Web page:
My initial interest in the sport of triathlon quickly grew into a passion and soon after became a complete and utter obsession! Everything I did from the moment I woke to laying my head back on that comfy pillow I had triathlon on my mind and, like most of us, all I really wanted was to try and get that little bit faster. I had developed great rivals on the local provincial triathlon circuit which most, I am happy to say, flourished into lifelong friendships. I loved the community, the vibe and the atmosphere before, during and after every race, I thrived in this competitive space and just felt as though I could not get enough of it. Most of all I loved the training, the daily grind which most hate, that methodical process of learning what works for your body and the repetitive implementation of your chosen program - then seeing the fruits of your labor in a slightly more efficient pedal stroke or marginally faster swim time. It motivated me beyond measure and today I still believe its my greatest strength as an endurance athlete, that ability to persevere when times get tough and push through when others fold under the relentless strain of a monotonous training regime. Each block in that philosophical wall fills me with confidence and by the time I reach that start line I know with complete assurance that I have done all I could have, which calms my nerves, focuses my mind and excites my soul! After some success on the local scene my sights soon gazed beyond the confines of the South African border and specifically towards that of off road triathlon, better know as XTERRA.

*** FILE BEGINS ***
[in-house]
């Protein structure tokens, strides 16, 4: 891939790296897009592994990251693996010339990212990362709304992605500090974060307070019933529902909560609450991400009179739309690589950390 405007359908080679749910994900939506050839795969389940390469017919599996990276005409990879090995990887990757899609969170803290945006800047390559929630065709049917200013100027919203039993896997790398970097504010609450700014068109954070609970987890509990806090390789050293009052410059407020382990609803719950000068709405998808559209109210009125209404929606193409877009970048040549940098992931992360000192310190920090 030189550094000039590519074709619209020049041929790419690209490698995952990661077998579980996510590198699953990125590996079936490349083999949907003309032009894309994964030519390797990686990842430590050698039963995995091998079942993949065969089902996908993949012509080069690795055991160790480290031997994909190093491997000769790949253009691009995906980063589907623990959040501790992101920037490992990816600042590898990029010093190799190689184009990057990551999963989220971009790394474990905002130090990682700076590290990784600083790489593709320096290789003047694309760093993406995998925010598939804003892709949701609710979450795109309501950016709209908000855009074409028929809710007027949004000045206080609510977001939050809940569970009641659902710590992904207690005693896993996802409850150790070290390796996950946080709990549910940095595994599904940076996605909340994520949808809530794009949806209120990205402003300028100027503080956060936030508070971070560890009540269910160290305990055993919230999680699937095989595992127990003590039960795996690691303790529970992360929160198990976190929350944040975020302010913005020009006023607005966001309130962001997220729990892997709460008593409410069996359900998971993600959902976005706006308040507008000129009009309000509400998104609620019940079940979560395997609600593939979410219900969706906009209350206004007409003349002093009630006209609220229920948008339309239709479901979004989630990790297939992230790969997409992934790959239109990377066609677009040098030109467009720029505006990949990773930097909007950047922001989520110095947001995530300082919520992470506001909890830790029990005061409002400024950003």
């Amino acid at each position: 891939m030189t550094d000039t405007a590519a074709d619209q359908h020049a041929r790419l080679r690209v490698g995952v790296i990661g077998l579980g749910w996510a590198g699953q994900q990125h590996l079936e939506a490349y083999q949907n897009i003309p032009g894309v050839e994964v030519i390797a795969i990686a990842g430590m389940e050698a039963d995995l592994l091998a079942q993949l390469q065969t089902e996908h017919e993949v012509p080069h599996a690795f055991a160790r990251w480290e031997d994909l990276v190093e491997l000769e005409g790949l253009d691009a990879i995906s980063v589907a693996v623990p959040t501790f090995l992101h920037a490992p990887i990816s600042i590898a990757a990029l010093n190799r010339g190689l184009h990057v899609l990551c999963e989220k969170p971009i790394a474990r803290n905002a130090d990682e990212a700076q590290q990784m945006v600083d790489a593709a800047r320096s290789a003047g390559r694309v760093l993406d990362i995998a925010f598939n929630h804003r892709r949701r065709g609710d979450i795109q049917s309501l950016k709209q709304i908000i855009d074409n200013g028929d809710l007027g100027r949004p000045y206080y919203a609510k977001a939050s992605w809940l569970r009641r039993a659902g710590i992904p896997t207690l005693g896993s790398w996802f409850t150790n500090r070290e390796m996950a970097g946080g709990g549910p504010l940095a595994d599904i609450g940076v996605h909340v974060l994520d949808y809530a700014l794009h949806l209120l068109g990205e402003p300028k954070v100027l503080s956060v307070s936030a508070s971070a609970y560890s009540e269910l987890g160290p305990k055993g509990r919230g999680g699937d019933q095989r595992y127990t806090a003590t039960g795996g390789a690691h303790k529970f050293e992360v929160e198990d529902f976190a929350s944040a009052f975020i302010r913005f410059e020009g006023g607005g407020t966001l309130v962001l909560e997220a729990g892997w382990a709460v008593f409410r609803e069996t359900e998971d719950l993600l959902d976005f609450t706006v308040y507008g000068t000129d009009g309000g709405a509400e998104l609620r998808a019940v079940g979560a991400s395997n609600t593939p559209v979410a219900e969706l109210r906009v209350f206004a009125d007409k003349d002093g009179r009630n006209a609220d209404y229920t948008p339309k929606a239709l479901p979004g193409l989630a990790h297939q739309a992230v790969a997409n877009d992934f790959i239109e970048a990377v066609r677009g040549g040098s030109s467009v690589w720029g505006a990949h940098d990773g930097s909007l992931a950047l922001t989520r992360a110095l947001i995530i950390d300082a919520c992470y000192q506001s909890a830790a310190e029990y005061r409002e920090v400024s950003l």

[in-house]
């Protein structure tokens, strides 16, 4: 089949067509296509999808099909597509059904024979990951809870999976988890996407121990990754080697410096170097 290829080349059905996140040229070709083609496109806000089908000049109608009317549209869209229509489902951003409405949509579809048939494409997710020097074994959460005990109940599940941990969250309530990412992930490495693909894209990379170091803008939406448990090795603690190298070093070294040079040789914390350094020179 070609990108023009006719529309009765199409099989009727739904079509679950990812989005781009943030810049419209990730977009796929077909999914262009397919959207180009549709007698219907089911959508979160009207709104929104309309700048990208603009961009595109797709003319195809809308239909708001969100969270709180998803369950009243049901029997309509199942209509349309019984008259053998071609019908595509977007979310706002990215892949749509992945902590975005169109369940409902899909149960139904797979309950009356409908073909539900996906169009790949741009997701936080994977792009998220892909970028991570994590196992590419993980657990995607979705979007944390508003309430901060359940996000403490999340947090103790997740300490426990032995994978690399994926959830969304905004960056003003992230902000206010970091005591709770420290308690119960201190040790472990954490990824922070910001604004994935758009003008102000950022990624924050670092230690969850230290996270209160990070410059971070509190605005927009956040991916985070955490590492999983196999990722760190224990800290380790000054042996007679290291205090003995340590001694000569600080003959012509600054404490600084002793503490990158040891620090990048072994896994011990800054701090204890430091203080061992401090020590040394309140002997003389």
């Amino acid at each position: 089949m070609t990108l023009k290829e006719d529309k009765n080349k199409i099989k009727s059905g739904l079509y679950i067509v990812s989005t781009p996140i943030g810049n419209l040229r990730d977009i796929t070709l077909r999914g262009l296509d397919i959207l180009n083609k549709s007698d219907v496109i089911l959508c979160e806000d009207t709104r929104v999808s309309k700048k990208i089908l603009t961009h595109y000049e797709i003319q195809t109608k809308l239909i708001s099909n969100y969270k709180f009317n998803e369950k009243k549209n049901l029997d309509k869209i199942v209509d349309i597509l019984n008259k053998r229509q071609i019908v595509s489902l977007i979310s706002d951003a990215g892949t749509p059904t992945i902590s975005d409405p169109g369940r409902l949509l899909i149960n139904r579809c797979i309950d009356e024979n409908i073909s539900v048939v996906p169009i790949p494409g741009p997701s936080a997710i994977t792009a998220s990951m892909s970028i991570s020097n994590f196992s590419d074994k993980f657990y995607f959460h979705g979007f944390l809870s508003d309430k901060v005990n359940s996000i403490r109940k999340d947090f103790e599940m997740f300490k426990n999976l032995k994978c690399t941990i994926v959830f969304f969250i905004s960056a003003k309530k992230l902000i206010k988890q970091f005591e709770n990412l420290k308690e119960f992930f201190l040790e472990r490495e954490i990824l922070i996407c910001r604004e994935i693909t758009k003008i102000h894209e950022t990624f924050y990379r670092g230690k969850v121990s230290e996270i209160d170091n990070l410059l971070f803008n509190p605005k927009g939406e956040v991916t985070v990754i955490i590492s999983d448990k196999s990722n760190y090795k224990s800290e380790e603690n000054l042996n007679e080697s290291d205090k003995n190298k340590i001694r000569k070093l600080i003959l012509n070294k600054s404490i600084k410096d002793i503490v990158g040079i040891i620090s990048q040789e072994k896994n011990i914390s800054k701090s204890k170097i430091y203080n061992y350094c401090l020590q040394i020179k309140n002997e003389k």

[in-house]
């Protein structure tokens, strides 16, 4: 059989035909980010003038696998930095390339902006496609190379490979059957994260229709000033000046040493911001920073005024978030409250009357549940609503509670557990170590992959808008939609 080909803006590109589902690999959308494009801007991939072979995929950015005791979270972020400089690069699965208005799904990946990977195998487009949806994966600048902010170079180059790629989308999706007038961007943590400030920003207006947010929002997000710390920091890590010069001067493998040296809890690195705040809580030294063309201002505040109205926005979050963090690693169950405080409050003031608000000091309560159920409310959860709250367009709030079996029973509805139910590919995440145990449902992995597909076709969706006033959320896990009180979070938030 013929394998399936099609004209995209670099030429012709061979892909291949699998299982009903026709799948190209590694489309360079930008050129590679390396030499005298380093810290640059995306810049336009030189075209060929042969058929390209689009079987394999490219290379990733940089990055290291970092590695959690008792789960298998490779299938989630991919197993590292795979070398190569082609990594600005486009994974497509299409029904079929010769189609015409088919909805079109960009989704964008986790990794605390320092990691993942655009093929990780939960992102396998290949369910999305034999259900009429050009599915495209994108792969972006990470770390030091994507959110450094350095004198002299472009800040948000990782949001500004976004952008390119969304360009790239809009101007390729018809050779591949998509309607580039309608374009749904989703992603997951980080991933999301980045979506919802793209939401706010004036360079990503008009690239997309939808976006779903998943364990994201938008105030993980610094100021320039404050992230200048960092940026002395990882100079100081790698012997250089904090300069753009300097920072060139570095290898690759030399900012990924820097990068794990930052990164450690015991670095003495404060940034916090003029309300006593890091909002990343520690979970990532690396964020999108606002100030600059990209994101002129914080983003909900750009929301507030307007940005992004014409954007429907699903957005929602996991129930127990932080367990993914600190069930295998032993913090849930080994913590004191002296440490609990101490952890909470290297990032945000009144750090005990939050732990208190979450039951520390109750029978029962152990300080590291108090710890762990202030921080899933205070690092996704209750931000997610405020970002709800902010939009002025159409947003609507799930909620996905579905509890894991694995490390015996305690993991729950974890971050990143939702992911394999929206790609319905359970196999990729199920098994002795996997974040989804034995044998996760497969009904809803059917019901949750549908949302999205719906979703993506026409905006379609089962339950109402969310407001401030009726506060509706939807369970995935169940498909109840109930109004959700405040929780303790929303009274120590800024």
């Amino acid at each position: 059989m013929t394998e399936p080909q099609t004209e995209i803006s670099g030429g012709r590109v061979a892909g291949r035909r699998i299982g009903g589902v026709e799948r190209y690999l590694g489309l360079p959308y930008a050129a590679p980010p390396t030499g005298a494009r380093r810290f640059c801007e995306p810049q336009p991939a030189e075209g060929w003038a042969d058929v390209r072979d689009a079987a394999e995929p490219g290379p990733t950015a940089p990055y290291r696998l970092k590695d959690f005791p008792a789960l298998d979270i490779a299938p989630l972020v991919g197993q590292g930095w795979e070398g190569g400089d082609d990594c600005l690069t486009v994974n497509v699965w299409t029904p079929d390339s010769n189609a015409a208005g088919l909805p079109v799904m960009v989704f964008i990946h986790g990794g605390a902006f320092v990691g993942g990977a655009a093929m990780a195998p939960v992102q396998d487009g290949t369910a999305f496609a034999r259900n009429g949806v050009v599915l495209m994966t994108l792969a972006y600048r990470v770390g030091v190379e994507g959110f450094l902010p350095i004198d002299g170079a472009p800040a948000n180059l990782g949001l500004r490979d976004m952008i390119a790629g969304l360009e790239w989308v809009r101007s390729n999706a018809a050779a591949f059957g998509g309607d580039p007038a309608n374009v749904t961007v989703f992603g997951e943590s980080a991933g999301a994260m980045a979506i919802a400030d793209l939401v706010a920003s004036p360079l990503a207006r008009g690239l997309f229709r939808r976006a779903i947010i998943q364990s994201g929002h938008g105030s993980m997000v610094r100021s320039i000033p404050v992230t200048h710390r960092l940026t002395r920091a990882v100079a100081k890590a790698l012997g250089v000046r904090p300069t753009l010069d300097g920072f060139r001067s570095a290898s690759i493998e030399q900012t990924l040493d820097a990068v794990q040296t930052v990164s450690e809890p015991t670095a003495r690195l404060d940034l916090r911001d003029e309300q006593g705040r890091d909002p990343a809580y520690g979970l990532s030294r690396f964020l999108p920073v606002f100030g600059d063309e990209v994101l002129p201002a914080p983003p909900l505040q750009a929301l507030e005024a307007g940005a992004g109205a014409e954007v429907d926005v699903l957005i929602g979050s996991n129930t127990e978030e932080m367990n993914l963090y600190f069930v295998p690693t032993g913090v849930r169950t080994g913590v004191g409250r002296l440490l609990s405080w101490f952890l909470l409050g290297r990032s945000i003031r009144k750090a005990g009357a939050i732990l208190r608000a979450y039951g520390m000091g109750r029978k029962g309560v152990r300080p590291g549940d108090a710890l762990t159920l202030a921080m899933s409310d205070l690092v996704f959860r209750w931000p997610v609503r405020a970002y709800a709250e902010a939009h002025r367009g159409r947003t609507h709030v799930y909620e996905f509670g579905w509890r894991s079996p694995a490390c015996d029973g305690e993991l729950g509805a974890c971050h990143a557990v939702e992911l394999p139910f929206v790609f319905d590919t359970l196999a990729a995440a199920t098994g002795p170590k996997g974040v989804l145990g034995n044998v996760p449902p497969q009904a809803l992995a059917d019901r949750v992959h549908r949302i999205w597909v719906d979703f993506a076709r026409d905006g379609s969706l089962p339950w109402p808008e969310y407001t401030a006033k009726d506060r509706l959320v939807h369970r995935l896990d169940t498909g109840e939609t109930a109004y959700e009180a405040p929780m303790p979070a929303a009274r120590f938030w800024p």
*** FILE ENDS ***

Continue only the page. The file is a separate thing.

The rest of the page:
I had the privilege of sharing a year at Paul Roos Gymnasium with none other than Dan Hugo. Dan was in his final year while I was just a junior at the school, his position as head boy and leader of the student council naturally earned your respect but going much beyond that he was a phenomenal sportsman and could deliver a mean, tear jerking speech on any given Monday morning school assembly. Naturally I continued following his movements after school particularly within the world of Xterra and once I found my passion for the sport my interest in his journey only grew. Dan had an incredible following and was in many ways the trendsetter within Xterra, living this glamorous life on the road hopping between idyllic islands, the bright lights of New York City and completely ridiculous photo-shoots on the lava rocks of Hawaii surrounded by drop dead gorgeous woman! I loved everything I saw and dearly wanted in, but like most, I wasn’t sure how to transition from local weekend warrior to global ‘superstar’ and icon within the sport. Then came my lucky break, a stray dog wondered into the street during a pre race spin in the USA colliding with Mr DG Hugo and causing a fair amount of damage to that pretty body in the process. Now I am not one to try and gain off of others misfortune but after returning to South Africa, licking his wounds and beginning the slow grind back to fitness I saw an opening and went for it. Dan needed a training partner and I was only too happy to oblige. I scrapped my training program and basically just did as he told me. I figured that he must be doing something right and whatever I could learn in the process would surely be incredibly beneficial to my rise in the sport. From then on, until his eventual retirement from the sport in December of 2014 we did practically every session together. Either he spotted my talent early and wanted to keep me close for practical reasons (Keep your friends close but your enemies closer) or he was just incredibly generous and truly wanted the best for me as both an athlete and human being; for records sake I am still giving him the benefit of the doubt and sticking with option B.